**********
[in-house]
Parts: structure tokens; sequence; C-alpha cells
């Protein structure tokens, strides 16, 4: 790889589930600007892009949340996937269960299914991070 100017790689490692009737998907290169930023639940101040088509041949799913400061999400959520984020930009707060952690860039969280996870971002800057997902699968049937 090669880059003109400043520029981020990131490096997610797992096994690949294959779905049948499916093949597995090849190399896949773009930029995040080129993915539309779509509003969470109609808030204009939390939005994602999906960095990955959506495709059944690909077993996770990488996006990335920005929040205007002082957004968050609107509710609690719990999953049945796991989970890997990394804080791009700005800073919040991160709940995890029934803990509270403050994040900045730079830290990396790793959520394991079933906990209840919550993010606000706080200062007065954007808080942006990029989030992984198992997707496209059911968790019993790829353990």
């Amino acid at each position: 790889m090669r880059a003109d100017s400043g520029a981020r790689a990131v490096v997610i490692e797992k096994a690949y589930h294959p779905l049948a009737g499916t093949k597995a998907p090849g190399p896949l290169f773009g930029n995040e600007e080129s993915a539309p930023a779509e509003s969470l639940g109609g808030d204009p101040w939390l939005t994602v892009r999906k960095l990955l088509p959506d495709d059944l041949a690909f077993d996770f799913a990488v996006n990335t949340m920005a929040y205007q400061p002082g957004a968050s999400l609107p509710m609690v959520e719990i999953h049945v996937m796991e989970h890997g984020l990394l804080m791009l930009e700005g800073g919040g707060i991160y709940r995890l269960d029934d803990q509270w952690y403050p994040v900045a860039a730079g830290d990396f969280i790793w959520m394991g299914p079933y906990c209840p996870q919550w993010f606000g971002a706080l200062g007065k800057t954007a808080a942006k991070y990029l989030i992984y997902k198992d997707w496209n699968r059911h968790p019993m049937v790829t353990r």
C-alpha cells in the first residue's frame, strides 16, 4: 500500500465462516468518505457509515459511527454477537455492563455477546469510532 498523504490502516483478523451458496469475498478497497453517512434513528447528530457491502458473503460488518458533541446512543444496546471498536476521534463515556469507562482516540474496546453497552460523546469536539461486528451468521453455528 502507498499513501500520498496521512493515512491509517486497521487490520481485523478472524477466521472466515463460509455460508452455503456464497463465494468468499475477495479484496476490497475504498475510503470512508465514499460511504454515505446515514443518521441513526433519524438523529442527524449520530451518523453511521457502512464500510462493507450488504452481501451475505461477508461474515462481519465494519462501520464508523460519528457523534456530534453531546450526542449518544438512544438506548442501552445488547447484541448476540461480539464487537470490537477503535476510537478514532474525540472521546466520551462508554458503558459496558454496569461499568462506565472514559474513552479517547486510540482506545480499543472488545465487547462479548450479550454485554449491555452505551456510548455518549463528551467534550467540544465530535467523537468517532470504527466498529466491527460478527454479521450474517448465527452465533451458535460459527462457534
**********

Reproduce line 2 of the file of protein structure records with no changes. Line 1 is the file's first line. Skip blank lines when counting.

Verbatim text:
Parts: structure tokens; sequence; C-alpha cells